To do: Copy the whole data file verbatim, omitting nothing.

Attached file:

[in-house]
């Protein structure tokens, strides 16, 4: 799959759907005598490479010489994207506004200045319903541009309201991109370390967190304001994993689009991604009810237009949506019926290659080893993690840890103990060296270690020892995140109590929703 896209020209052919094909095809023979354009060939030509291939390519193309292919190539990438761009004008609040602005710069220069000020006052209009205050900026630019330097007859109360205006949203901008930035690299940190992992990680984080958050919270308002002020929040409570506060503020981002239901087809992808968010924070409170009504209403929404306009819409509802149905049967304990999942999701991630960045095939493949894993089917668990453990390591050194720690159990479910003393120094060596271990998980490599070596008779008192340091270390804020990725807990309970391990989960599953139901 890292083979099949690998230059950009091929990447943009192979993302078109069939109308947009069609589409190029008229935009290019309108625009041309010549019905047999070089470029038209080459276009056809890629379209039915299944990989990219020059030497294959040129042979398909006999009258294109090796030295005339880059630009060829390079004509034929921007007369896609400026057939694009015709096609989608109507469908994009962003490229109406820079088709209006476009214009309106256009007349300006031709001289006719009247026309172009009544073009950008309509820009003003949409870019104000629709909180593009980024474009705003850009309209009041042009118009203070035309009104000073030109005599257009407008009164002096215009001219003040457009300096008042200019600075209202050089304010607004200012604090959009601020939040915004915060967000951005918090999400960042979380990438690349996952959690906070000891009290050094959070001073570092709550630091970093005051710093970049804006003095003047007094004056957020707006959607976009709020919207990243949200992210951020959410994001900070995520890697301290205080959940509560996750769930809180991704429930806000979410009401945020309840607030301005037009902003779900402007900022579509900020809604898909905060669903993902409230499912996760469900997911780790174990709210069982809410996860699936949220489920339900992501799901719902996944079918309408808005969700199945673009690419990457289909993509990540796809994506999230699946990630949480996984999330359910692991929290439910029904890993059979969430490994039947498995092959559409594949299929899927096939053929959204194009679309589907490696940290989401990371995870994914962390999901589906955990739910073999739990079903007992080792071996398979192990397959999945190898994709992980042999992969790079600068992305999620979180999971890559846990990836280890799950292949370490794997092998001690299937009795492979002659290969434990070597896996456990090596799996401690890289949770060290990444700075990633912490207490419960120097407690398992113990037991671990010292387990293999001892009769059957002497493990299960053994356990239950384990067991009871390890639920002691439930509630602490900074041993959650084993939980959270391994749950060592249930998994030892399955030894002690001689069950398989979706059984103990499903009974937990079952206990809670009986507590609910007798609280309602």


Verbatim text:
[in-house]
């Protein structure tokens, strides 16, 4: 799959759907005598490479010489994207506004200045319903541009309201991109370390967190304001994993689009991604009810237009949506019926290659080893993690840890103990060296270690020892995140109590929703 896209020209052919094909095809023979354009060939030509291939390519193309292919190539990438761009004008609040602005710069220069000020006052209009205050900026630019330097007859109360205006949203901008930035690299940190992992990680984080958050919270308002002020929040409570506060503020981002239901087809992808968010924070409170009504209403929404306009819409509802149905049967304990999942999701991630960045095939493949894993089917668990453990390591050194720690159990479910003393120094060596271990998980490599070596008779008192340091270390804020990725807990309970391990989960599953139901 890292083979099949690998230059950009091929990447943009192979993302078109069939109308947009069609589409190029008229935009290019309108625009041309010549019905047999070089470029038209080459276009056809890629379209039915299944990989990219020059030497294959040129042979398909006999009258294109090796030295005339880059630009060829390079004509034929921007007369896609400026057939694009015709096609989608109507469908994009962003490229109406820079088709209006476009214009309106256009007349300006031709001289006719009247026309172009009544073009950008309509820009003003949409870019104000629709909180593009980024474009705003850009309209009041042009118009203070035309009104000073030109005599257009407008009164002096215009001219003040457009300096008042200019600075209202050089304010607004200012604090959009601020939040915004915060967000951005918090999400960042979380990438690349996952959690906070000891009290050094959070001073570092709550630091970093005051710093970049804006003095003047007094004056957020707006959607976009709020919207990243949200992210951020959410994001900070995520890697301290205080959940509560996750769930809180991704429930806000979410009401945020309840607030301005037009902003779900402007900022579509900020809604898909905060669903993902409230499912996760469900997911780790174990709210069982809410996860699936949220489920339900992501799901719902996944079918309408808005969700199945673009690419990457289909993509990540796809994506999230699946990630949480996984999330359910692991929290439910029904890993059979969430490994039947498995092959559409594949299929899927096939053929959204194009679309589907490696940290989401990371995870994914962390999901589906955990739910073999739990079903007992080792071996398979192990397959999945190898994709992980042999992969790079600068992305999620979180999971890559846990990836280890799950292949370490794997092998001690299937009795492979002659290969434990070597896996456990090596799996401690890289949770060290990444700075990633912490207490419960120097407690398992113990037991671990010292387990293999001892009769059957002497493990299960053994356990239950384990067991009871390890639920002691439930509630602490900074041993959650084993939980959270391994749950060592249930998994030892399955030894002690001689069950398989979706059984103990499903009974937990079952206990809670009986507590609910007798609280309602």